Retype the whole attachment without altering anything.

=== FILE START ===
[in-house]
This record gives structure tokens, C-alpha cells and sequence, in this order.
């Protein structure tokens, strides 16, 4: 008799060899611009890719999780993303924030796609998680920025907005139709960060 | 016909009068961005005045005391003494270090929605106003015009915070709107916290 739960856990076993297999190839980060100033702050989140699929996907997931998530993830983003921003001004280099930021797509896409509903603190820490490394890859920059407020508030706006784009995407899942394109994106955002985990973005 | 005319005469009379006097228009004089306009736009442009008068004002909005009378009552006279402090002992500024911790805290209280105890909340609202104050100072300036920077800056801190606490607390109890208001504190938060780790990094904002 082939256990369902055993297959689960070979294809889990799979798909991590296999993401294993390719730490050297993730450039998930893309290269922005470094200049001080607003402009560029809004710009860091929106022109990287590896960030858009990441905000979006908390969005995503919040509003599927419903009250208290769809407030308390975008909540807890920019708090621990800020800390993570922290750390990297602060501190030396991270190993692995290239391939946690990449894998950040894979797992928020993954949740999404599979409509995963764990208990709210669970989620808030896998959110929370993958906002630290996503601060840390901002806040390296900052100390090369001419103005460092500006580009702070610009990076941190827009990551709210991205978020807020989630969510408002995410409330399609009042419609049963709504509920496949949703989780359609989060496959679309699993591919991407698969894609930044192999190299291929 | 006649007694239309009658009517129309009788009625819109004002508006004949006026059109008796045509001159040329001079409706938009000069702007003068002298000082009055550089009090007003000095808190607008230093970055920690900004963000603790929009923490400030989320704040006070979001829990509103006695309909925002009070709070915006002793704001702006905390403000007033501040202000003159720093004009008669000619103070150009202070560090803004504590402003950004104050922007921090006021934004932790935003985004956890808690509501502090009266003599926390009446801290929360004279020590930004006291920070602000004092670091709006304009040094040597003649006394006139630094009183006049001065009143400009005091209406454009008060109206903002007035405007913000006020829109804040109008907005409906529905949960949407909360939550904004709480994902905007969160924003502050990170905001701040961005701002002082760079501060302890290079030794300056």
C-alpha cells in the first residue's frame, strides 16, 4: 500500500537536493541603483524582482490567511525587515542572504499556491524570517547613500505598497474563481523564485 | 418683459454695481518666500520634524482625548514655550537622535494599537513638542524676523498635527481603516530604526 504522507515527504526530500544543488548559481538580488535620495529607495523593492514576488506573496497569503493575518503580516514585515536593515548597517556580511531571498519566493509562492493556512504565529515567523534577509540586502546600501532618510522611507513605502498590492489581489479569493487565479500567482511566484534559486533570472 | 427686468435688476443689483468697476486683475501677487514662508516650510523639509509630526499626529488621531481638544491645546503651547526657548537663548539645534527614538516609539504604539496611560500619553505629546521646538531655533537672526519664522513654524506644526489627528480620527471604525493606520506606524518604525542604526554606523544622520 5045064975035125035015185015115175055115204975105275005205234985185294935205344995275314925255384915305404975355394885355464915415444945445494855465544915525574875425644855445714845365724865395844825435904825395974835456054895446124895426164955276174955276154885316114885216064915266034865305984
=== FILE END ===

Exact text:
[in-house]
This record gives structure tokens, C-alpha cells and sequence, in this order.
């Protein structure tokens, strides 16, 4: 008799060899611009890719999780993303924030796609998680920025907005139709960060 | 016909009068961005005045005391003494270090929605106003015009915070709107916290 739960856990076993297999190839980060100033702050989140699929996907997931998530993830983003921003001004280099930021797509896409509903603190820490490394890859920059407020508030706006784009995407899942394109994106955002985990973005 | 005319005469009379006097228009004089306009736009442009008068004002909005009378009552006279402090002992500024911790805290209280105890909340609202104050100072300036920077800056801190606490607390109890208001504190938060780790990094904002 082939256990369902055993297959689960070979294809889990799979798909991590296999993401294993390719730490050297993730450039998930893309290269922005470094200049001080607003402009560029809004710009860091929106022109990287590896960030858009990441905000979006908390969005995503919040509003599927419903009250208290769809407030308390975008909540807890920019708090621990800020800390993570922290750390990297602060501190030396991270190993692995290239391939946690990449894998950040894979797992928020993954949740999404599979409509995963764990208990709210669970989620808030896998959110929370993958906002630290996503601060840390901002806040390296900052100390090369001419103005460092500006580009702070610009990076941190827009990551709210991205978020807020989630969510408002995410409330399609009042419609049963709504509920496949949703989780359609989060496959679309699993591919991407698969894609930044192999190299291929 | 006649007694239309009658009517129309009788009625819109004002508006004949006026059109008796045509001159040329001079409706938009000069702007003068002298000082009055550089009090007003000095808190607008230093970055920690900004963000603790929009923490400030989320704040006070979001829990509103006695309909925002009070709070915006002793704001702006905390403000007033501040202000003159720093004009008669000619103070150009202070560090803004504590402003950004104050922007921090006021934004932790935003985004956890808690509501502090009266003599926390009446801290929360004279020590930004006291920070602000004092670091709006304009040094040597003649006394006139630094009183006049001065009143400009005091209406454009008060109206903002007035405007913000006020829109804040109008907005409906529905949960949407909360939550904004709480994902905007969160924003502050990170905001701040961005701002002082760079501060302890290079030794300056």
C-alpha cells in the first residue's frame, strides 16, 4: 500500500537536493541603483524582482490567511525587515542572504499556491524570517547613500505598497474563481523564485 | 418683459454695481518666500520634524482625548514655550537622535494599537513638542524676523498635527481603516530604526 504522507515527504526530500544543488548559481538580488535620495529607495523593492514576488506573496497569503493575518503580516514585515536593515548597517556580511531571498519566493509562492493556512504565529515567523534577509540586502546600501532618510522611507513605502498590492489581489479569493487565479500567482511566484534559486533570472 | 427686468435688476443689483468697476486683475501677487514662508516650510523639509509630526499626529488621531481638544491645546503651547526657548537663548539645534527614538516609539504604539496611560500619553505629546521646538531655533537672526519664522513654524506644526489627528480620527471604525493606520506606524518604525542604526554606523544622520 5045064975035125035015185015115175055115204975105275005205234985185294935205344995275314925255384915305404975355394885355464915415444945445494855465544915525574875425644855445714845365724865395844825435904825395974835456054895446124895426164955276174955276154885316114885216064915266034865305984